With news today that a Minnesota jury has convicted Derek Chauvin of all three charges against him in the murder of George Floyd, many of us let ourselves – just for a moment – draw in a short breath, while remembering the breath that Mr. Floyd was so cruelly denied last May. Especially those of us who are Black or brown, whose communities have suffered most deeply from racist policing practices – we inhaled the shortest of breaths and imagined that in a distant future we might feel seen and respected in our interactions with police.
But as a Black mother with a Black son in his early twenties, I am keenly aware that that vision is still miles away. And there is only bittersweet happiness in these verdicts, because Mr. Floyd’s family and friends will never recover from their personal loss, and the people who saw him die are haunted. Yet the decisions today help fuel my persistent hope that this country will finally and carefully examine and reform law enforcement. Indeed, today has been an important step toward much needed accountability in this country.
Since George Floyd’s murder, more than 30 states have passed new police oversight and reform laws. And yet, the killing of innocent Black and brown boys and men by police officers continues. Just last week, 10 miles down the street from where Chauvin’s trial took place, Daunte Wright – a 20-year-old Black man – lost his life at the hands of another police officer. There is so much more work to do – and we heard that refrain today from community leaders and social justice activists all over the country, from the White House to Minnesota to colleagues in the Bay Area.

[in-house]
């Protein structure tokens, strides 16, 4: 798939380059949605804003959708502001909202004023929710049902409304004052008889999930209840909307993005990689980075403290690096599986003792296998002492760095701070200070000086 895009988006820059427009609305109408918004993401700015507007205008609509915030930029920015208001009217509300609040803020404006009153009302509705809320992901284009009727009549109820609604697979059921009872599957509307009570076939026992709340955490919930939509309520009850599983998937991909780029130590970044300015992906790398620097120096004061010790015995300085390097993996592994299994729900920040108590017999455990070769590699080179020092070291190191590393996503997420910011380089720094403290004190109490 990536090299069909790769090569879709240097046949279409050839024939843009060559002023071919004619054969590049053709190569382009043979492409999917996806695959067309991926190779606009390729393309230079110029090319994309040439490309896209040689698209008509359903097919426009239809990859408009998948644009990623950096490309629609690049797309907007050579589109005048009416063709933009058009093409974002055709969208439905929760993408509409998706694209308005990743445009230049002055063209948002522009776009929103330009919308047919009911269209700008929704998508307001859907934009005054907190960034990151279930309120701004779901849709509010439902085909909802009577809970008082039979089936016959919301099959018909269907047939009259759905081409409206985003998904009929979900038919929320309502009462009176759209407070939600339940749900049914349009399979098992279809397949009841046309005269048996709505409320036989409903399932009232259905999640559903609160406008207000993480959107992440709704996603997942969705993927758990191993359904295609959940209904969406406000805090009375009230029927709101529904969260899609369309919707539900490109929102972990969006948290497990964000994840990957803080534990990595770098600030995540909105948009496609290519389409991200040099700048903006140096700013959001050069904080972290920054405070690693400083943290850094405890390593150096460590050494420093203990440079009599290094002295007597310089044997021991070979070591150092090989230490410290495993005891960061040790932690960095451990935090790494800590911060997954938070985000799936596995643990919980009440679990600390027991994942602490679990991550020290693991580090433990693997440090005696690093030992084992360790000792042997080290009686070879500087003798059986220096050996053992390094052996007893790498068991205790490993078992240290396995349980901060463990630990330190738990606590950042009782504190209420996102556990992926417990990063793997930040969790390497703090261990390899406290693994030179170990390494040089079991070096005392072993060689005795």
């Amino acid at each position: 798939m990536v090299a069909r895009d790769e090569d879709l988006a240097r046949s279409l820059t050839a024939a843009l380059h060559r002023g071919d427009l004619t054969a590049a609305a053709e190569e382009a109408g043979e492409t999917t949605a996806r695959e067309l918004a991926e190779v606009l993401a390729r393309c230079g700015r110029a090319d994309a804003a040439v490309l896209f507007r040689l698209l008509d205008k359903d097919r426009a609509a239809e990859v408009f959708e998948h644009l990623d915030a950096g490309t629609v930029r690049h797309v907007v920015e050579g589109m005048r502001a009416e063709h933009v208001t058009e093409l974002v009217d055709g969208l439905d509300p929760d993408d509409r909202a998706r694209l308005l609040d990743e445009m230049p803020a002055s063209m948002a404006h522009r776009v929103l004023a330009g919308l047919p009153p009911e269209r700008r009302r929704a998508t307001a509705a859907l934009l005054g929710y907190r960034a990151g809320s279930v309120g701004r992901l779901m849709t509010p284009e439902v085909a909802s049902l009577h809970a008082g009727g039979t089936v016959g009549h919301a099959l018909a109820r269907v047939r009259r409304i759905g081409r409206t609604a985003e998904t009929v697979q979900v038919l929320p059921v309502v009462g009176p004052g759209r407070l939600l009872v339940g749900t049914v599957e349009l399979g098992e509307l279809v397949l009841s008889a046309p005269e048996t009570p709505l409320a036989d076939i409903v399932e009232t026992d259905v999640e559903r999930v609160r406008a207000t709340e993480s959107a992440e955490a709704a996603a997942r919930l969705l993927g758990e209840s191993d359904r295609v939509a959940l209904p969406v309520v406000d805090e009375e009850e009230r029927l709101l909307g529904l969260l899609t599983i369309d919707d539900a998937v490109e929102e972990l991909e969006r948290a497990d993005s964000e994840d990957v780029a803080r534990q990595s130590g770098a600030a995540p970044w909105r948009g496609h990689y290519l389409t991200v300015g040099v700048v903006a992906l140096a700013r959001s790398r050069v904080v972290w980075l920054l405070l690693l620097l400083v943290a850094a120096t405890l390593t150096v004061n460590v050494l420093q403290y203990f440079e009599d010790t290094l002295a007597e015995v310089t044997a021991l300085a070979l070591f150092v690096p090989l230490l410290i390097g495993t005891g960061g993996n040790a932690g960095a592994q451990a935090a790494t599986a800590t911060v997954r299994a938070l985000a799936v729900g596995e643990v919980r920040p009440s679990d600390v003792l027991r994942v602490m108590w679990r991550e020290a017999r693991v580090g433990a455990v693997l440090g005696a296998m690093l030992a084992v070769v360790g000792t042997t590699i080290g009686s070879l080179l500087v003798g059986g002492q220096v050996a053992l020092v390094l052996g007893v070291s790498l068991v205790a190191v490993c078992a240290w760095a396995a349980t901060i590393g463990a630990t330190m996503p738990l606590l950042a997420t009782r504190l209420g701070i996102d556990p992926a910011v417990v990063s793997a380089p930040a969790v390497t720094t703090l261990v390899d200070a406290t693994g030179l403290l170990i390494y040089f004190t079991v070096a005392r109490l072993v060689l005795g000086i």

Together, we must continue to push to reform policing and reimagine the very definition of “public safety.” We must use this moment both as a reminder of our progress and a motivator to continue our fight in advancing racial justice. We all have a role to play.
For Silicon Valley Community Foundation and others in the philanthropic sector, we must continue to support and invest in people and organizations that are working to correct our country’s systemic injustices. We will continue to use our platform to speak out on these issues. This trial illustrated yet again that there is a terrible imbalance of power in our nation – so we will do all we can to build power for those who have not had it.
Please visit our Racial Equity and Social Justice webpage, which contains racial justice resources and guides to supporting local organizations working in this space.
I believe that, collectively, we have the will and determination to effect sustained and lasting change, and to create a world that is just and fair for all.